That is the view of Onyeka Akumah, chief executive officer (CEO) of Nigerian agricultural crowd investment platform Farmcrowdy.
“In some cases, investors are silent partners, only investing money and expecting that the money is well managed as evidenced in monthly or quarterly reports. However, some investors like to actively participate in startups where they have invested. Their participation may be advisory, connections or even bringing in other investment on the startup’s behalf,” he said.
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These kind of investors are those sought by Farmcrowdy, which secured a $1 million seed funding round in December of last year.
“I’m more inclined to raise funds from investors that do not just invest for the sake of investing, but have the capacity to mentor, network or provide expertise when needed to grow the business,” Akumah said.
“Investors that provide more than money should be the focus of an early stage startup in my opinion. Today at Farmcrowdy, we are excited about the investors we have brought on board because they are a constant support to help us continue to grow the impact of our business while scaling effectively.”
Expertise is also a key factor for Grant Brooke, CEO of another well-funded agri-tech startup – Kenya’s Twiga Foods. Brooke’s company raised a $10.3 million Series A funding round last year, but he says he looks at what else investors can bring to the table aside from just money.
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“The value an investor brings, beyond funding, is always a core question for us at Twiga,” he said. “We’ve relied on our funders to provide expertise in logistics, finance, post-harvest management, and team building. Entrepreneurs should ask investors about what technical assistance funding and programmes they have before closing,” he said.
Many investors also feel the need to contribute to startups in other ways than just financially. Asked about his company’s investment in e-health startups, Rob Heath, principal at South African investment and strategic advisory firm HAVAIC, said medical professionals are some of the smartest, insightful entrepreneurs that he interacts with.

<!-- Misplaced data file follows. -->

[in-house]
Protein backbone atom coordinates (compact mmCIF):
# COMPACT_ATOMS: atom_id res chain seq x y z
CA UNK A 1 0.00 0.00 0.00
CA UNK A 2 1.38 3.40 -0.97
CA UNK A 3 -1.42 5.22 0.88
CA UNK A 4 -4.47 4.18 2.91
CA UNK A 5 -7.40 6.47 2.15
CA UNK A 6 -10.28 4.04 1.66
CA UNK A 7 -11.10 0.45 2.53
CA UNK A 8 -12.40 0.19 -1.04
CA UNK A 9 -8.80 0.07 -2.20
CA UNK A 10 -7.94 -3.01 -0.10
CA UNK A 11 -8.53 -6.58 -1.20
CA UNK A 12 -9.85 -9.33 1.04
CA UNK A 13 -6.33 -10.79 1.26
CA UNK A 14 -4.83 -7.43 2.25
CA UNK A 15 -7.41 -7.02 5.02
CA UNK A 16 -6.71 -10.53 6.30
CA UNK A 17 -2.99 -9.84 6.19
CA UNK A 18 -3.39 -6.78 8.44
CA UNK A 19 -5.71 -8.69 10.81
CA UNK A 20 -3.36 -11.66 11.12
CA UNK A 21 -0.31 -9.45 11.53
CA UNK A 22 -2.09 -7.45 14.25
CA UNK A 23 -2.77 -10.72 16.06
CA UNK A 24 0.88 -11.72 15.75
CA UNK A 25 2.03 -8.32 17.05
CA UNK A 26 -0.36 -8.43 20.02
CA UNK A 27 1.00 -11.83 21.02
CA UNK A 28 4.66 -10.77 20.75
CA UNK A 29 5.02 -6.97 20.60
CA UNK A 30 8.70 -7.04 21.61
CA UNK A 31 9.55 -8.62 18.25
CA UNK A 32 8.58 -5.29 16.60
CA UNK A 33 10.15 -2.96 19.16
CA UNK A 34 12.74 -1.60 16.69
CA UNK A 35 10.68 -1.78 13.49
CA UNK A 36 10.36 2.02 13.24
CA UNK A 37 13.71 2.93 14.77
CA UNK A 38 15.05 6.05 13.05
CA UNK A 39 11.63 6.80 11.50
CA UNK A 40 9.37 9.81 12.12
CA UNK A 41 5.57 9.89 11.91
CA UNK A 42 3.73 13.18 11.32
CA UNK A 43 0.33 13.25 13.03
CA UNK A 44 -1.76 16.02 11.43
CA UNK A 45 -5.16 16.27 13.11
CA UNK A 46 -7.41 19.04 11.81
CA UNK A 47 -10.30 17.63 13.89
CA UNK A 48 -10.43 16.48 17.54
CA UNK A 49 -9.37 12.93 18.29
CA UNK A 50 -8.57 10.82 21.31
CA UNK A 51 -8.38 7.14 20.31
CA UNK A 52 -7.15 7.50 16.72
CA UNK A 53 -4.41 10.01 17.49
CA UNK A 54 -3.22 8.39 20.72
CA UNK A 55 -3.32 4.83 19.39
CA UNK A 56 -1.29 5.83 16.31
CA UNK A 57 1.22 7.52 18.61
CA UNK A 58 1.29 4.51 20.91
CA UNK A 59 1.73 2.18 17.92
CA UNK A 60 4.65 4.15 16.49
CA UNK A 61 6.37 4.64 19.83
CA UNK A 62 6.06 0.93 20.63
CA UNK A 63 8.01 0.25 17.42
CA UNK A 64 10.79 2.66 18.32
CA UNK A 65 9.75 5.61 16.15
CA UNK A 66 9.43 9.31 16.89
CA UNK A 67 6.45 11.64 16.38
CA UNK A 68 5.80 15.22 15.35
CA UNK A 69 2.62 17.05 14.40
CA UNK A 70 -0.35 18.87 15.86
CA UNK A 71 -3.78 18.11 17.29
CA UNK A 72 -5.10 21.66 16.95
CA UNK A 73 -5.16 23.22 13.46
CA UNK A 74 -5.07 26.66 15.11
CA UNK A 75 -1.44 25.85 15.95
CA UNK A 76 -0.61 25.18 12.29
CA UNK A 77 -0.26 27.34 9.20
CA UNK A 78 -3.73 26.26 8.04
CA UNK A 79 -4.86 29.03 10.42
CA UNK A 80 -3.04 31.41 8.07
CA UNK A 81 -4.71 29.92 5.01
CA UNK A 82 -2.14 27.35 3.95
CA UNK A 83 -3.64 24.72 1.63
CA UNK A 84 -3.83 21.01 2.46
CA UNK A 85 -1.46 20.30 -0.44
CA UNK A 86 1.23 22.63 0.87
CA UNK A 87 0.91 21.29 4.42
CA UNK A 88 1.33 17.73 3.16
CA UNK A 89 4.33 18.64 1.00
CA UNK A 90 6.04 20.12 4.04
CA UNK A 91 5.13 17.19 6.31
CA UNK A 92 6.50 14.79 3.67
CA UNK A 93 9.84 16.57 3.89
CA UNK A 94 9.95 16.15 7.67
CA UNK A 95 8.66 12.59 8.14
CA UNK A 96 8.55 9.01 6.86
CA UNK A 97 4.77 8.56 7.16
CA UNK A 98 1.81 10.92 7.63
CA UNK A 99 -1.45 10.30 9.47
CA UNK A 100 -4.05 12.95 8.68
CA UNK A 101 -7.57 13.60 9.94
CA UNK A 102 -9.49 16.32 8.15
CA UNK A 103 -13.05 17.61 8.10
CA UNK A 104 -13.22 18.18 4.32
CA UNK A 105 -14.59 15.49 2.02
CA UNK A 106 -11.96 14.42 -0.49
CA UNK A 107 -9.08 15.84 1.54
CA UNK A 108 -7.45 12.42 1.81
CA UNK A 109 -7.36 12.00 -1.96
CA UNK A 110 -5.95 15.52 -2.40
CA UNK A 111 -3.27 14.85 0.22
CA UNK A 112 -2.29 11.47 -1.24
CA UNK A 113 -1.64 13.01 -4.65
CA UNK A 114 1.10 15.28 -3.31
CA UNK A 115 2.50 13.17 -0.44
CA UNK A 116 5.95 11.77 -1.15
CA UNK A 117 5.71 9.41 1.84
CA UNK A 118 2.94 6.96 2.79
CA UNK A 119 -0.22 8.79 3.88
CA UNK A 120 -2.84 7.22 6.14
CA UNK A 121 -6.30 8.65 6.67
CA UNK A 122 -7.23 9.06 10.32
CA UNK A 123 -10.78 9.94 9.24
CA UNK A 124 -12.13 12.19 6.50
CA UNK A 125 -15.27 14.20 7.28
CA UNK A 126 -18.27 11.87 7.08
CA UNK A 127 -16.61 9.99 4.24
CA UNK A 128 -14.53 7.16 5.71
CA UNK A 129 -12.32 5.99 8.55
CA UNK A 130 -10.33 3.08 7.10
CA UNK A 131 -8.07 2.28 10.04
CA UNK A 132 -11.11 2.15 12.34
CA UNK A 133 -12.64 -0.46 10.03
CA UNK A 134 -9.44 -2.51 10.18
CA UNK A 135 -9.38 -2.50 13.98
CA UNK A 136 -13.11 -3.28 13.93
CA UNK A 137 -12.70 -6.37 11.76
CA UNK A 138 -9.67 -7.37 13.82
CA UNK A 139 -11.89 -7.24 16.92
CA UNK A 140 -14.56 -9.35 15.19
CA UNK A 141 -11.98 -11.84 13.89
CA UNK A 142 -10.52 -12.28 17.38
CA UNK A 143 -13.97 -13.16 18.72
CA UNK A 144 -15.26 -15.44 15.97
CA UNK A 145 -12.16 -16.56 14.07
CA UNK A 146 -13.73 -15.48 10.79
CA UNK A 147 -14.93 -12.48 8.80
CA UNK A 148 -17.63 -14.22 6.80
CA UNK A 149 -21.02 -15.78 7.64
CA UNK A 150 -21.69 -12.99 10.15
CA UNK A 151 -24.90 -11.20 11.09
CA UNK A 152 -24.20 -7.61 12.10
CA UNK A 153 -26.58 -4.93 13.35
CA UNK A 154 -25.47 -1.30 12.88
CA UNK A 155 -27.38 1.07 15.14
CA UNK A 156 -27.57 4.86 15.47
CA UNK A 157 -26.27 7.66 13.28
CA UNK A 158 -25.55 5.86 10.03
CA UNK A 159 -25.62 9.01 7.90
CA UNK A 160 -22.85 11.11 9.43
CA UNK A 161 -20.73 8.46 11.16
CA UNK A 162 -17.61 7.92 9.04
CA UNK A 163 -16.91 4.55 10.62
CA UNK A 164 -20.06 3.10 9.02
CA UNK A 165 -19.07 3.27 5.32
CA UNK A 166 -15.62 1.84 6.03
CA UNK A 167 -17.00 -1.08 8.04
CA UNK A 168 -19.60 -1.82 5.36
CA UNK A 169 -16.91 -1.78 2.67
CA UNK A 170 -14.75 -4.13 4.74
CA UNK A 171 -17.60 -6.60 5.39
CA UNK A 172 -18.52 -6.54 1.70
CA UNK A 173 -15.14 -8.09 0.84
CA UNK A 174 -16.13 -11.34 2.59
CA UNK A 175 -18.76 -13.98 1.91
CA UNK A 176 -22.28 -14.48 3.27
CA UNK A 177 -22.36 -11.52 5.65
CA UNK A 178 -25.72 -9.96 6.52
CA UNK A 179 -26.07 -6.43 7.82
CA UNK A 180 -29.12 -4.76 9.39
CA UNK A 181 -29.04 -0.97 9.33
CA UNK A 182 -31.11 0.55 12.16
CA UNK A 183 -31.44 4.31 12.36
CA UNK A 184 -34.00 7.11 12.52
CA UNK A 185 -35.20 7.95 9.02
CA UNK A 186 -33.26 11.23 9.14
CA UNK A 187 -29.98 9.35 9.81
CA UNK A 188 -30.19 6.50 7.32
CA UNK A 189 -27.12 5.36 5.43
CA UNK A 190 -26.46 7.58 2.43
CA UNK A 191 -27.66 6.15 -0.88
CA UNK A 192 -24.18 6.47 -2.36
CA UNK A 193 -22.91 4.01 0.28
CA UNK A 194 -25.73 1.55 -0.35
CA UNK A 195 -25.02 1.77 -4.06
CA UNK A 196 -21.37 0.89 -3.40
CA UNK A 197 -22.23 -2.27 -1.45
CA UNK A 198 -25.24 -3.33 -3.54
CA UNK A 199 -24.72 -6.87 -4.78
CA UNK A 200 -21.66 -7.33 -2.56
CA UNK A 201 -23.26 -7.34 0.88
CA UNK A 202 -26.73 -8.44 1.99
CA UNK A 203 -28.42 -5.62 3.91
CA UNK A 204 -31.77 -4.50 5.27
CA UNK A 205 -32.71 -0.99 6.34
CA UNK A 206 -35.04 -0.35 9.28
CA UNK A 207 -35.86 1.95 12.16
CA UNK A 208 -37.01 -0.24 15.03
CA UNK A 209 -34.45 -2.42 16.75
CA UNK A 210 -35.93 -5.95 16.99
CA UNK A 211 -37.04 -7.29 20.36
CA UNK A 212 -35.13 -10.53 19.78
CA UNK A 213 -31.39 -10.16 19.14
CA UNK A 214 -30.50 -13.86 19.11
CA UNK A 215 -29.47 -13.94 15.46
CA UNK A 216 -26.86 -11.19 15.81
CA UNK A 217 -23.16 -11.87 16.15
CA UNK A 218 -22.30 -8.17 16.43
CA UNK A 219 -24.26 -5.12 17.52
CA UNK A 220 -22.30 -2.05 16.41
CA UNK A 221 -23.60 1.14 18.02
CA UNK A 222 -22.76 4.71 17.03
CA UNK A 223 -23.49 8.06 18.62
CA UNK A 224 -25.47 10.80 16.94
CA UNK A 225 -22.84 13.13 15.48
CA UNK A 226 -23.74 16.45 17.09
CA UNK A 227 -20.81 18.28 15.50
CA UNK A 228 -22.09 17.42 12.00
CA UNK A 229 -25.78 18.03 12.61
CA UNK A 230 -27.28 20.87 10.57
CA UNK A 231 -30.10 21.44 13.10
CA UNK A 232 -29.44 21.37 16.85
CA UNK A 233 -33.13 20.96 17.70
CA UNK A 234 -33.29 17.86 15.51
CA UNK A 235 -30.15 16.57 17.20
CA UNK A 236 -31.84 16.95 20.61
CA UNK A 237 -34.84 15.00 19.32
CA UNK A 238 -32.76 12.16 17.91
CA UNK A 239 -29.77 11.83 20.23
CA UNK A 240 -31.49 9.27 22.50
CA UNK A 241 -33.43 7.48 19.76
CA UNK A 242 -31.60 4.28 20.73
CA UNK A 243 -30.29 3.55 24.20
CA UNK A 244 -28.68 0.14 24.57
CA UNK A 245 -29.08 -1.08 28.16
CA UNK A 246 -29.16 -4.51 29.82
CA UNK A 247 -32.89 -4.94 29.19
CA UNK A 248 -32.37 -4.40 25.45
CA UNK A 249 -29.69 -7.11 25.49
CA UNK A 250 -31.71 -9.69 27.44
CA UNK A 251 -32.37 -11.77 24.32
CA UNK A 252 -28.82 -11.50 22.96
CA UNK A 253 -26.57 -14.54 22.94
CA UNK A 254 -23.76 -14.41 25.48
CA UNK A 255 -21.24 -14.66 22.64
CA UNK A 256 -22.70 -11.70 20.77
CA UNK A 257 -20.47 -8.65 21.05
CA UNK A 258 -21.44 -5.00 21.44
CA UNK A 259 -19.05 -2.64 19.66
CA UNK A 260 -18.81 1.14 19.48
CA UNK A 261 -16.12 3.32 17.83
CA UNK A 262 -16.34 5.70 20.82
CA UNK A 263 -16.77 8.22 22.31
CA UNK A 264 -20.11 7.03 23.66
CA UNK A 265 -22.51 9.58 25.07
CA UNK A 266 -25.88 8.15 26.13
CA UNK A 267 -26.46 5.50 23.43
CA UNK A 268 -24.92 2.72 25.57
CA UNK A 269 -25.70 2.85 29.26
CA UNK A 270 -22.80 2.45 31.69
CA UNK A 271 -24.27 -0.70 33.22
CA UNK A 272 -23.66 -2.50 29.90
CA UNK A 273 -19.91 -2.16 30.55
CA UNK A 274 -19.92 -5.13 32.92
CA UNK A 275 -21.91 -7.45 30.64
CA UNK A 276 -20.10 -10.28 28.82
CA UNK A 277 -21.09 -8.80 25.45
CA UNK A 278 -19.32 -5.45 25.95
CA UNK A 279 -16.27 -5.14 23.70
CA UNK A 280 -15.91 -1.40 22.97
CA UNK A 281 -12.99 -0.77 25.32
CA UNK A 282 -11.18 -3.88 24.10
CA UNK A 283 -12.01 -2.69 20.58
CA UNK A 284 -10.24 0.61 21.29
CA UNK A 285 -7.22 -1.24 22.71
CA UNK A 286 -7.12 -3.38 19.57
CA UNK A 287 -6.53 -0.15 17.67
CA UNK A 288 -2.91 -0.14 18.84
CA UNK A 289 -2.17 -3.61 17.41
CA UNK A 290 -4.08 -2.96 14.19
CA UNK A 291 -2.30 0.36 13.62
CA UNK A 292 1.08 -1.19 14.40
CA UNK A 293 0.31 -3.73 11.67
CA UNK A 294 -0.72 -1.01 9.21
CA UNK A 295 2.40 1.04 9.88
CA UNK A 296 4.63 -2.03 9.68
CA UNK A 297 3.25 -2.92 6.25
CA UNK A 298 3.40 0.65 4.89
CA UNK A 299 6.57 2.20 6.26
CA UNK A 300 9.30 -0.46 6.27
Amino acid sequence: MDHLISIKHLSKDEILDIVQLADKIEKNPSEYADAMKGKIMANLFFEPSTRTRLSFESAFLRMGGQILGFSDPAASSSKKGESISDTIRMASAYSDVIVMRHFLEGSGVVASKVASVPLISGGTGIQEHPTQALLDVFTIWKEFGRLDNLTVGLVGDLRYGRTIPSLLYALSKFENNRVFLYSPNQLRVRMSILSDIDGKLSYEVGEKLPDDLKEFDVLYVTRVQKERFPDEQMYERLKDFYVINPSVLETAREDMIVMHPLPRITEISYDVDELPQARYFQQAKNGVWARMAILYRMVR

“They have great knowledge of the field in which they are operating, have a passion for what they’re doing, and want to solve problems. If the long-term goal of the entrepreneur is to turn it into a highly profitable international business, it’s useful to have the experience and guiding hand of a team who have navigated these waters before, and offer professional support with financial, legal and operational acumen,” he said.
The mentality of the investor towards the startup, and how active they are in supporting it, is also important.
“An investor needs to be engaged and supportive of the entrepreneur, and we stress that to entrepreneurs we meet. Money is not all the same when you’re getting investment funding. It’s more important for both sides to trust and respect each other to get the business growing,” said Heath.
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South Africa’s hearX Group has had fundraising successes of its own, and CEO Nic Klopper said his company’s angel investors were strategic advisors to the business and sit on its board of directors.
“These investors assist with several functions within the hearX Group, including expansion into new regions, fundraising, as well capacitating the team with executive hires. Our Series A partner was also a strategic choice to add expertise and expansion capacity into important areas such as Europe,” he said.
Klopper, who is himself an investor in hearX, said all of the startup’s investors who have been included in the decision-making process of the startup’s functions carry valuable knowledge and insights from their respective fields.
“They are integral to creating a holistic view of expansion into other territories as well as strategic direction for the company,” he said.